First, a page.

The fate of what is usually the final tennis Grand Slam of the year, the US Open, will be decided in June, but organisers have said it is "highly unlikely" to go ahead without spectators.
It comes after Wimbledon was cancelled due to the ongoing COVID-19 pandemic which has claimed the lives of more than 155,000 people globally, with there being more than 2.26 million confirmed cases.
The French Open has been pushed back to begin on September 20, just a week after the US Open is scheduled to finish.
United States Tennis Association chief executive Mike Dowse has claimed that nothing is "off the table" and a final decision will be made in June, according to Agence France-Presse.
"Playing without spectators, we are not taking anything off the table, but right now that's a highly unlikely scenario - that's not in the spirit of tennis."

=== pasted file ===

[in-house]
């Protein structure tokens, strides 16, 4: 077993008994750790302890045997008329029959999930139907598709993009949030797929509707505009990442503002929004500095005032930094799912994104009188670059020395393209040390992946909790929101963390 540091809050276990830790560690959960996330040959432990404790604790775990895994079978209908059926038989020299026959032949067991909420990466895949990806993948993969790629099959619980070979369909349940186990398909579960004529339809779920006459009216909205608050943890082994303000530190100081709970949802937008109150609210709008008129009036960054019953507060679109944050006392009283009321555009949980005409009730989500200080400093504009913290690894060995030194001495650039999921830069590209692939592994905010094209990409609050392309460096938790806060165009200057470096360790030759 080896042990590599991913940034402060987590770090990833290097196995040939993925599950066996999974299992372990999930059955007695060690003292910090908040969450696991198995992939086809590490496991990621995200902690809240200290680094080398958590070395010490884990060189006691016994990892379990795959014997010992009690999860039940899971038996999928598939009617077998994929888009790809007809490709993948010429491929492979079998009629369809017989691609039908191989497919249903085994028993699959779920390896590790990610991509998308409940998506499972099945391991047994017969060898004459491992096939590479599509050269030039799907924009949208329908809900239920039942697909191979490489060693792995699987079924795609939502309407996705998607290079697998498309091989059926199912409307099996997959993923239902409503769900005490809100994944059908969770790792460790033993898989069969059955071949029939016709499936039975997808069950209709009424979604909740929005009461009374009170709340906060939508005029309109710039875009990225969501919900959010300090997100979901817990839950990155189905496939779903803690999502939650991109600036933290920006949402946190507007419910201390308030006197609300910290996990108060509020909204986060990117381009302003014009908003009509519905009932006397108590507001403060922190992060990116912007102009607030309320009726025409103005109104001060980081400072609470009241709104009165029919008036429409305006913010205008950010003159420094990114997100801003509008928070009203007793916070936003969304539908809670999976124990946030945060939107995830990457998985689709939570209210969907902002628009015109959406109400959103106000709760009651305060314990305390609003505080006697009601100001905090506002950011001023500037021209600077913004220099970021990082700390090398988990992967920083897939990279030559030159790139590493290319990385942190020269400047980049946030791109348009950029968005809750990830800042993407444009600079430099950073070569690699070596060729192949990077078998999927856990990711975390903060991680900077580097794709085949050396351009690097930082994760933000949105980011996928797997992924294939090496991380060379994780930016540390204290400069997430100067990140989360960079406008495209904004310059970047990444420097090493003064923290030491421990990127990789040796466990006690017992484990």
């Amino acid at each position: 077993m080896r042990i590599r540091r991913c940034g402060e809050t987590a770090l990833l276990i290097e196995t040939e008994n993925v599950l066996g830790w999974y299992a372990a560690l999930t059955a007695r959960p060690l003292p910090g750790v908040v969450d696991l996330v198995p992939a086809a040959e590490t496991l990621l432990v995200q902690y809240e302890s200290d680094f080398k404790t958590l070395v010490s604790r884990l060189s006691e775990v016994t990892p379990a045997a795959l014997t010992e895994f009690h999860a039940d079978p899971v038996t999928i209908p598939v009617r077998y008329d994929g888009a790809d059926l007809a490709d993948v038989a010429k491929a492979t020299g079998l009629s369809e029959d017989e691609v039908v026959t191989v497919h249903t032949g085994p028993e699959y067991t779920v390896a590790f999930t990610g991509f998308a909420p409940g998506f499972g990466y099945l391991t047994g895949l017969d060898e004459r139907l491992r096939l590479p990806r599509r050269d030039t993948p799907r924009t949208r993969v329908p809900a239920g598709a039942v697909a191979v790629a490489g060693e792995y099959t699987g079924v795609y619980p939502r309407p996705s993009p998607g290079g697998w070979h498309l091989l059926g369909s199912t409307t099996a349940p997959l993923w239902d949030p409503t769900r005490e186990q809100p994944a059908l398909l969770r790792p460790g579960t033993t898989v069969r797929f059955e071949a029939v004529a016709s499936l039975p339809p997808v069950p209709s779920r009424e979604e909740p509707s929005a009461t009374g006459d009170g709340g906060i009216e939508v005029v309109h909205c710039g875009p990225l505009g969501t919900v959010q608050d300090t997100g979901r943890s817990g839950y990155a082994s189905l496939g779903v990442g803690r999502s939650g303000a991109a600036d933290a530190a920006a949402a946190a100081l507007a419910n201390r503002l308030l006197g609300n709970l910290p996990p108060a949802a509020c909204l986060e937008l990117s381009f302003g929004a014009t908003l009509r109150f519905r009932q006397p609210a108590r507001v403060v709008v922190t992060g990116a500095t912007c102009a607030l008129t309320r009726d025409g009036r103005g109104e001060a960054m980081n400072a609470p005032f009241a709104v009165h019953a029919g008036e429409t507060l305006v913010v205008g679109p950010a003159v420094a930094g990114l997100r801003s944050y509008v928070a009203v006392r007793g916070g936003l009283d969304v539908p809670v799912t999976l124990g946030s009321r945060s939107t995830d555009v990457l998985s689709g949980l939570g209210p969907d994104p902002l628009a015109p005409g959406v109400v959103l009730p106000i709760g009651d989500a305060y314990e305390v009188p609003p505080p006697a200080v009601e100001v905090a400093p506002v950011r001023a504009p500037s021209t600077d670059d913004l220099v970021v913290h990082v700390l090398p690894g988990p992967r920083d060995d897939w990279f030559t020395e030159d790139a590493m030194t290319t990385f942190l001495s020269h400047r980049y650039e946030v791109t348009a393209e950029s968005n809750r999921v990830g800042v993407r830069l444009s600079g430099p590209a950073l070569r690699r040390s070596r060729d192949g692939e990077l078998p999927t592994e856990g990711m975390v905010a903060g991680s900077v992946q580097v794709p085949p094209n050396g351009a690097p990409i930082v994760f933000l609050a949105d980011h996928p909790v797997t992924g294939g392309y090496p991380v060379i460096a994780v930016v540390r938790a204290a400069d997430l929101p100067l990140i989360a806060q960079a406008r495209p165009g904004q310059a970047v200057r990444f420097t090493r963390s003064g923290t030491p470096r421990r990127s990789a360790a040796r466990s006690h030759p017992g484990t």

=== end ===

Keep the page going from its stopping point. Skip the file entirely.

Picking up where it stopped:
It seems very unlikely spectators would be allowed if the event went ahead in September.
The Billie Jean King National Tennis Center in New York - home to the US Open - has been converted into a makeshift medical facility for coronavirus patients in light of how severe the crisis is in the state.
More than 40 per cent of all COVID-19 deaths in the United States have come in New York.
The Laver Cup - set for Boston after the US Open - was cancelled yesterday as tennis tournaments continue to fall victim to the pandemic, with the International Tennis Federation having suspended all events until July 13.
Dowse added: "We're very fortunate that we're the fourth Grand Slam to go, so time is on our side at this point.
"Having said that, it won't be the driving factor, the driving factor will be the health and well being of the players, the fans and our staff."